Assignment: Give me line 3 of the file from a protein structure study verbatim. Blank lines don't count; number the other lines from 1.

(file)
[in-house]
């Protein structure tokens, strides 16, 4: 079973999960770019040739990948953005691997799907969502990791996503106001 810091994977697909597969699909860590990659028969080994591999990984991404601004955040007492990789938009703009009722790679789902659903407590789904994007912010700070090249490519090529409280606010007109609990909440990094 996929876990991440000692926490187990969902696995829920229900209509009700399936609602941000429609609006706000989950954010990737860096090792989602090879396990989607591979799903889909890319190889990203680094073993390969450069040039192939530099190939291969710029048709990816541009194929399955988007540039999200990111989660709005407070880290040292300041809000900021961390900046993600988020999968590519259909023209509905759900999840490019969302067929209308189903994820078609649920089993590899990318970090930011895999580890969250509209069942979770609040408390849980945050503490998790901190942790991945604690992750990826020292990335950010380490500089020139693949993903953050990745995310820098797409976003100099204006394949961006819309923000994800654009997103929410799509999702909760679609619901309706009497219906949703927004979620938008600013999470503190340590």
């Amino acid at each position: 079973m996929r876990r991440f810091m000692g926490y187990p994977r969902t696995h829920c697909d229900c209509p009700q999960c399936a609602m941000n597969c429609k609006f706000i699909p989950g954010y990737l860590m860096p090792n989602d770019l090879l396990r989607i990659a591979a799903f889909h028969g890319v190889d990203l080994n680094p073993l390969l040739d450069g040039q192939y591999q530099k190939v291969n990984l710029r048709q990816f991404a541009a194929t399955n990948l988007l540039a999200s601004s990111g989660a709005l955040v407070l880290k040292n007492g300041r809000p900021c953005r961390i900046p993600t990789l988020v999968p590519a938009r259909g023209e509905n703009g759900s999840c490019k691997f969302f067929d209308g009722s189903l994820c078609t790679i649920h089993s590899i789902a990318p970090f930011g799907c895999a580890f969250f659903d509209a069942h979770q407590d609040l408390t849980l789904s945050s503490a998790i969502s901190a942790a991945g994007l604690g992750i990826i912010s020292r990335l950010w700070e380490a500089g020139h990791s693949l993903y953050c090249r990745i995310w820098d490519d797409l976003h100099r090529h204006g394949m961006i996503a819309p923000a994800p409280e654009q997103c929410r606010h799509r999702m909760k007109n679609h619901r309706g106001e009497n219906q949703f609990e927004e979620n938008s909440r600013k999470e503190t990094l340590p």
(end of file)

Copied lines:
């Amino acid at each position: 079973m996929r876990r991440f810091m000692g926490y187990p994977r969902t696995h829920c697909d229900c209509p009700q999960c399936a609602m941000n597969c429609k609006f706000i699909p989950g954010y990737l860590m860096p090792n989602d770019l090879l396990r989607i990659a591979a799903f889909h028969g890319v190889d990203l080994n680094p073993l390969l040739d450069g040039q192939y591999q530099k190939v291969n990984l710029r048709q990816f991404a541009a194929t399955n990948l988007l540039a999200s601004s990111g989660a709005l955040v407070l880290k040292n007492g300041r809000p900021c953005r961390i900046p993600t990789l988020v999968p590519a938009r259909g023209e509905n703009g759900s999840c490019k691997f969302f067929d209308g009722s189903l994820c078609t790679i649920h089993s590899i789902a990318p970090f930011g799907c895999a580890f969250f659903d509209a069942h979770q407590d609040l408390t849980l789904s945050s503490a998790i969502s901190a942790a991945g994007l604690g992750i990826i912010s020292r990335l950010w700070e380490a500089g020139h990791s693949l993903y953050c090249r990745i995310w820098d490519d797409l976003h100099r090529h204006g394949m961006i996503a819309p923000a994800p409280e654009q997103c929410r606010h799509r999702m909760k007109n679609h619901r309706g106001e009497n219906q949703f609990e927004e979620n938008s909440r600013k999470e503190t990094l340590p």